It has been a bumper week in the world of Microsoft, with a great host of stories coming to the light. As it is somehow Friday all over again, we are going to take the time to go over the biggest and best bits from the last week.
For this week’s question, sound off in the comments if you enjoy reading about Windows 8 leaks or not. We have been covering them quite carefully, but want to make sure that you guys actually enjoy the posts.
“This event was off the charts”
Gary Vaynerchuk was so impressed with TNW Conference 2016 he paused mid-talk to applaud us.
Right, follow TNWmicrosoft on Twitter, and let’s get into it:
Windows 8 – The Leaks Cometh
More and more information has been falling out of the Windows 8 tree, and we have been collecting it by the bushel. Instead of going over every bit from the last week (go here for that), we want to talk about the new Windows 8 PDF reader.
Dubbed ‘Modern Reader,’ the application is the first app ever seen that is built using AppX technology, something that is new in Windows 8. Why does that matter? Because AppX apps have the potential to run on tablets and the Windows Phone platform in the future.
This could be a hint at the ‘big, scary’ future that Windows 8 is supposed to usher in.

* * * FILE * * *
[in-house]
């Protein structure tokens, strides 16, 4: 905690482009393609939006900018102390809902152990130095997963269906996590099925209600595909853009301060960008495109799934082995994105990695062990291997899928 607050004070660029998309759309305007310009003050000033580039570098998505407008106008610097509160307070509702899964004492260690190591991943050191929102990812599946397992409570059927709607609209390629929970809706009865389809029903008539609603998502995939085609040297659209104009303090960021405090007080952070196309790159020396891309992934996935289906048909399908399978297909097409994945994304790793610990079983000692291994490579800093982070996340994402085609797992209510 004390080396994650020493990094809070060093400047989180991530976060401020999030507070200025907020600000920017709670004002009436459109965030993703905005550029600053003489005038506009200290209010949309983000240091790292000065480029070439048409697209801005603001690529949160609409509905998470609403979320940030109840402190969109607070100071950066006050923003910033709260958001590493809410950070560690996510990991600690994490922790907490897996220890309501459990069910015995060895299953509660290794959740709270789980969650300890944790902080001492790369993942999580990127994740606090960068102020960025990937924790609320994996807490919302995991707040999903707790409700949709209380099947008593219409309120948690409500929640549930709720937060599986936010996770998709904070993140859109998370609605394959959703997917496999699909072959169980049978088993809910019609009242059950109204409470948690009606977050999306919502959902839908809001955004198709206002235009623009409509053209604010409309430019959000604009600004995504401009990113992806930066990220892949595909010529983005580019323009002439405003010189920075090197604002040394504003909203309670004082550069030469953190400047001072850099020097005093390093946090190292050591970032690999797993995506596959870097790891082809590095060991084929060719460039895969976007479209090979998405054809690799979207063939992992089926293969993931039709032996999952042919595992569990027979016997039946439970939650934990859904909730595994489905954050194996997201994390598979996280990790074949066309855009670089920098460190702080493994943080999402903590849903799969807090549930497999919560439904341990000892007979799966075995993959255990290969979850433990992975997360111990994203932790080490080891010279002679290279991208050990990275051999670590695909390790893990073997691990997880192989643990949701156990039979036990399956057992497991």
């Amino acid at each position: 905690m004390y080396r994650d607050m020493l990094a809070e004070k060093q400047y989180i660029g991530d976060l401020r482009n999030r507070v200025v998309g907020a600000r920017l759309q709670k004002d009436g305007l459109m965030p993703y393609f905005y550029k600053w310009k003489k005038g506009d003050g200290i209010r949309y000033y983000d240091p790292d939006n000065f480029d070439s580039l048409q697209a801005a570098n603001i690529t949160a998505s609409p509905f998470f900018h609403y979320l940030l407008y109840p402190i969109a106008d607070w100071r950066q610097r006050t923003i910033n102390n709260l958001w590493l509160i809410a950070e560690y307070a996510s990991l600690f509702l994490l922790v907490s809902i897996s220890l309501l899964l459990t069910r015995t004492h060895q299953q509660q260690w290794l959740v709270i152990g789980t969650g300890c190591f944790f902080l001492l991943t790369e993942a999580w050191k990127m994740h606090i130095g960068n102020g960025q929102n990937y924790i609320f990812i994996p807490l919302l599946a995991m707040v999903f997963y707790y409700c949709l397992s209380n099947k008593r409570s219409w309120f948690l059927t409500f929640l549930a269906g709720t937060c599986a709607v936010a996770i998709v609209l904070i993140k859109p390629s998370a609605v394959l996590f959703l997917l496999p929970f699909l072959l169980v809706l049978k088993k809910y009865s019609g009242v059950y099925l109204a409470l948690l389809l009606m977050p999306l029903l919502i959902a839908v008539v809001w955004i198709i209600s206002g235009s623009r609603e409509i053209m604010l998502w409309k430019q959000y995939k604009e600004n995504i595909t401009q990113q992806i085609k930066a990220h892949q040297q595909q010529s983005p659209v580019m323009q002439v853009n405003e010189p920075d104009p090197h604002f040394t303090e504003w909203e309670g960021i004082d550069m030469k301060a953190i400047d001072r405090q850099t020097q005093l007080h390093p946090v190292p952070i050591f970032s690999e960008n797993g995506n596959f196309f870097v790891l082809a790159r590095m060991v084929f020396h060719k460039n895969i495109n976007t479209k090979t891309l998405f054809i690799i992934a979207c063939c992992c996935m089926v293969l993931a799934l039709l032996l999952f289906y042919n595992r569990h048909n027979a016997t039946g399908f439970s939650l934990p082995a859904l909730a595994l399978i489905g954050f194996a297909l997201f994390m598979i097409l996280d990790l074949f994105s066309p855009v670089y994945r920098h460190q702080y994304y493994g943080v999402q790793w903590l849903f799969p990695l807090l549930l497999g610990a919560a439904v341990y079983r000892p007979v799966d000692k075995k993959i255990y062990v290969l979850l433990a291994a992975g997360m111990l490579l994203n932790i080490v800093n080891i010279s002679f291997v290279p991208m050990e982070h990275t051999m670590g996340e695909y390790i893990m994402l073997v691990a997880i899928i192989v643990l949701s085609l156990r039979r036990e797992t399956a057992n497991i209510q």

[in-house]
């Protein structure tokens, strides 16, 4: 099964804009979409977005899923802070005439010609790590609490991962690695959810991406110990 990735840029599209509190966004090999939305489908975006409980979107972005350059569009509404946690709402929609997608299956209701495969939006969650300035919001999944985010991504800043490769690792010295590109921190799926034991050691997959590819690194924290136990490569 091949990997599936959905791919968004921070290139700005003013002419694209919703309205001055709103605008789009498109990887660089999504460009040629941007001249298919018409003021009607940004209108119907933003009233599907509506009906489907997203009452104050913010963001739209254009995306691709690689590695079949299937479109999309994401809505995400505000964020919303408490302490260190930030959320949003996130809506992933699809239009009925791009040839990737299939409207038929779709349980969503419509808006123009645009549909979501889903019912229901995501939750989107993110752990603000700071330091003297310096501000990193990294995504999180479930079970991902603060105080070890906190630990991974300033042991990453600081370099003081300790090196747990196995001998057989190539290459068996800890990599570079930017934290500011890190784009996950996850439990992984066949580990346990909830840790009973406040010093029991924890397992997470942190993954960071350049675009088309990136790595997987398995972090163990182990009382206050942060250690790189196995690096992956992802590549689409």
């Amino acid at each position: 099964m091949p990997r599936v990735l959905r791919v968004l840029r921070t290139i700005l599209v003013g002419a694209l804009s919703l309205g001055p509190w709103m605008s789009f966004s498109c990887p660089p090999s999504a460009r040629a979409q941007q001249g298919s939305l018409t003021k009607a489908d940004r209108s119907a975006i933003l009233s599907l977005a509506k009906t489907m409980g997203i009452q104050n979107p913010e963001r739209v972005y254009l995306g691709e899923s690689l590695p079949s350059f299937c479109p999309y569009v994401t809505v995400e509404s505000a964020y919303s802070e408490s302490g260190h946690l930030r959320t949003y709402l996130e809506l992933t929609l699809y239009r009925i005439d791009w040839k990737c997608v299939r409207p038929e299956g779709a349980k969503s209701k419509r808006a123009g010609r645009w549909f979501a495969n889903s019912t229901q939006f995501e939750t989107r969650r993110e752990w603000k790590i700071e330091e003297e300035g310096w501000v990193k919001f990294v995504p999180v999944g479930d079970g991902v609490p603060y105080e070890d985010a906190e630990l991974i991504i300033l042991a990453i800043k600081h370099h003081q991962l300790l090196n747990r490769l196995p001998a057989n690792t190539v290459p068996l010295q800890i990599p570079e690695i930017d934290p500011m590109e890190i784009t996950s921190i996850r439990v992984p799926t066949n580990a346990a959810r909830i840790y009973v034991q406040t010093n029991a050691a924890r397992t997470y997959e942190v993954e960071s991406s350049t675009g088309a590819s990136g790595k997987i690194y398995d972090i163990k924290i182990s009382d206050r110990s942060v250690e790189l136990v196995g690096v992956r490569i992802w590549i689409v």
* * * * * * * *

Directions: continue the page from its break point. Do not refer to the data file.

IE9’s Real Roll Out Schedule
We got on the horn with Microsoft and have manged to goose out the full, complete, landscape for the roll out of Internet Explorer 9. This is what you need to know:
- Microsoft has not changed its plans for the distribution of IE9 at any point, initial tweets from the @IE account were misinformed and did not represent corporate policy.
- The company has always planned for a gradually increasing, throttled roll out of IE9 via Windows Update (WU) starting in April and culminating in June.
- For users that are currently seeing the update for IE9 in WU, the download box will not automatically be checked, although the software is currently marked as ‘important.’
- By June, the box will be automatically checked.
In short, the roll out of IE9 is starting very slowly now, and will accelerate into June at which point Microsoft will be automatically deploying it to users via WU.
We seem to have prematurely tried to eat Silverlight. Now with a whole new vista in its domain, it could be that Silverlight is in fact very much so not dead. Sure, it might be being pushed out the browser, but the technology has found a few new places to roost.
The Silverlight keynote at MIX is with the Windows Phone 7 team, make of that what you will.
The Nortel Patent Dance
Nortel is in bankruptcy, but has massive intellectual property assets. Google put in a bid for those patents, swinging with its millions to sweep them into its hat.
But then along came Microsoft, and instead of bidding for the patents, invoked a previous deal with Nortel and claimed that:
“Microsoft has a worldwide, perpetual, royalty-free license to all of Nortel’s patents that covers all Microsoft products and services, resulting from the patent cross-license signed with Nortel in 2006.”“Microsoft’s licensed rights to the patents continue, even when ownership of the patents change hands.”